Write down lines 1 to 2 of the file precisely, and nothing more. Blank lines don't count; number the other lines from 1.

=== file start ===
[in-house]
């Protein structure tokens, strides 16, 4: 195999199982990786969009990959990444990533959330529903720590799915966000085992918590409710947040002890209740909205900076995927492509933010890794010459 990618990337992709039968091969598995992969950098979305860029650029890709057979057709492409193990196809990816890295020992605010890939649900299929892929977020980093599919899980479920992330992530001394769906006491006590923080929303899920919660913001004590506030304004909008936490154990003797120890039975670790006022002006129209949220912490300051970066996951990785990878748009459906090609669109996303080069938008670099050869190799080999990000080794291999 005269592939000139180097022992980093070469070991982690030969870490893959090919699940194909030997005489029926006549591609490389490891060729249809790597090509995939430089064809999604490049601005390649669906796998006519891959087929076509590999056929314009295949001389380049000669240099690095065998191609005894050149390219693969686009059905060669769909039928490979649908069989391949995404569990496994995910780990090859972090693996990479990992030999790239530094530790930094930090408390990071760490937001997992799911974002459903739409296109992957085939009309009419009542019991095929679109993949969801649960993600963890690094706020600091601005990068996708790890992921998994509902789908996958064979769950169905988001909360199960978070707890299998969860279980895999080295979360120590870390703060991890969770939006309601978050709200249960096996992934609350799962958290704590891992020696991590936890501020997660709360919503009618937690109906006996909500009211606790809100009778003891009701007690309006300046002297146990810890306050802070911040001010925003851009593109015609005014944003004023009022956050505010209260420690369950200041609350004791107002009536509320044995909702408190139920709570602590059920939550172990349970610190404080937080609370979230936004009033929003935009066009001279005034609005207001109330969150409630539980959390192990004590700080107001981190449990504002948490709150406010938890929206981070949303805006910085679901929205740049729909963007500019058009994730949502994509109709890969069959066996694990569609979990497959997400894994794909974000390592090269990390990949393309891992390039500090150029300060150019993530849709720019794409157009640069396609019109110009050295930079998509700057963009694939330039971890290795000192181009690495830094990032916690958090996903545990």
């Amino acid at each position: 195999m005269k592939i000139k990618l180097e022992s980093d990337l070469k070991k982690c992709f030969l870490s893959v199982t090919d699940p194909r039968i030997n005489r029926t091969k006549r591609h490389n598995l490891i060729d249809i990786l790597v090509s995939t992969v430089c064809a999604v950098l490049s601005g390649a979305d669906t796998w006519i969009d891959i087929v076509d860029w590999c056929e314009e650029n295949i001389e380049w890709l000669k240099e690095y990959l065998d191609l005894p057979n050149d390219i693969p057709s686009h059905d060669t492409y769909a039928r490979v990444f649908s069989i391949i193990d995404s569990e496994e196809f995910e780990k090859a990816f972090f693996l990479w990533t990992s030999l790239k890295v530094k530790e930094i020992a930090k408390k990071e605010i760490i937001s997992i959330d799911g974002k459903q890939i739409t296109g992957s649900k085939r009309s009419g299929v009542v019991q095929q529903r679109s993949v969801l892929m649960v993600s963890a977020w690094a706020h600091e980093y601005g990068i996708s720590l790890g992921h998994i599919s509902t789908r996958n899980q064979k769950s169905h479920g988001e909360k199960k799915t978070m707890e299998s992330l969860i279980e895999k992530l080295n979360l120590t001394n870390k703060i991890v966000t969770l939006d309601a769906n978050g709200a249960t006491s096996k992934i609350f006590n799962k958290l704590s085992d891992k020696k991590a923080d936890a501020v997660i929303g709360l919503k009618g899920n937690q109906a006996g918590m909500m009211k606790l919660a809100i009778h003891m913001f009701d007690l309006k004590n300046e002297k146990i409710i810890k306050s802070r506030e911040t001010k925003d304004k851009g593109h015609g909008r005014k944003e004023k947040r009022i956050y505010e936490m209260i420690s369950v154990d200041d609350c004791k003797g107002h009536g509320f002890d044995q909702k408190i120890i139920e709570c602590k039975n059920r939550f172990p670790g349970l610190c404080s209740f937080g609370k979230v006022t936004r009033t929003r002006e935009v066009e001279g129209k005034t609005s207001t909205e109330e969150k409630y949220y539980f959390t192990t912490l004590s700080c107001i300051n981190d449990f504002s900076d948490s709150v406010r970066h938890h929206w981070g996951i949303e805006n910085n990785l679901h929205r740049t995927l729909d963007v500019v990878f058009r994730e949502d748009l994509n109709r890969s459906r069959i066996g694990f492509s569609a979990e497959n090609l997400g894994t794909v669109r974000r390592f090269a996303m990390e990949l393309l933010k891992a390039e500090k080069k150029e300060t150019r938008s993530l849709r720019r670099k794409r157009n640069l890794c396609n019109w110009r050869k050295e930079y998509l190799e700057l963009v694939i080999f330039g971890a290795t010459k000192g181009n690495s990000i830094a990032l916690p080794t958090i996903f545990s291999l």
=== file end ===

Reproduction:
[in-house]
């Protein structure tokens, strides 16, 4: 195999199982990786969009990959990444990533959330529903720590799915966000085992918590409710947040002890209740909205900076995927492509933010890794010459 990618990337992709039968091969598995992969950098979305860029650029890709057979057709492409193990196809990816890295020992605010890939649900299929892929977020980093599919899980479920992330992530001394769906006491006590923080929303899920919660913001004590506030304004909008936490154990003797120890039975670790006022002006129209949220912490300051970066996951990785990878748009459906090609669109996303080069938008670099050869190799080999990000080794291999 005269592939000139180097022992980093070469070991982690030969870490893959090919699940194909030997005489029926006549591609490389490891060729249809790597090509995939430089064809999604490049601005390649669906796998006519891959087929076509590999056929314009295949001389380049000669240099690095065998191609005894050149390219693969686009059905060669769909039928490979649908069989391949995404569990496994995910780990090859972090693996990479990992030999790239530094530790930094930090408390990071760490937001997992799911974002459903739409296109992957085939009309009419009542019991095929679109993949969801649960993600963890690094706020600091601005990068996708790890992921998994509902789908996958064979769950169905988001909360199960978070707890299998969860279980895999080295979360120590870390703060991890969770939006309601978050709200249960096996992934609350799962958290704590891992020696991590936890501020997660709360919503009618937690109906006996909500009211606790809100009778003891009701007690309006300046002297146990810890306050802070911040001010925003851009593109015609005014944003004023009022956050505010209260420690369950200041609350004791107002009536509320044995909702408190139920709570602590059920939550172990349970610190404080937080609370979230936004009033929003935009066009001279005034609005207001109330969150409630539980959390192990004590700080107001981190449990504002948490709150406010938890929206981070949303805006910085679901929205740049729909963007500019058009994730949502994509109709890969069959066996694990569609979990497959997400894994794909974000390592090269990390990949393309891992390039500090150029300060150019993530849709720019794409157009640069396609019109110009050295930079998509700057963009694939330039971890290795000192181009690495830094990032916690958090996903545990």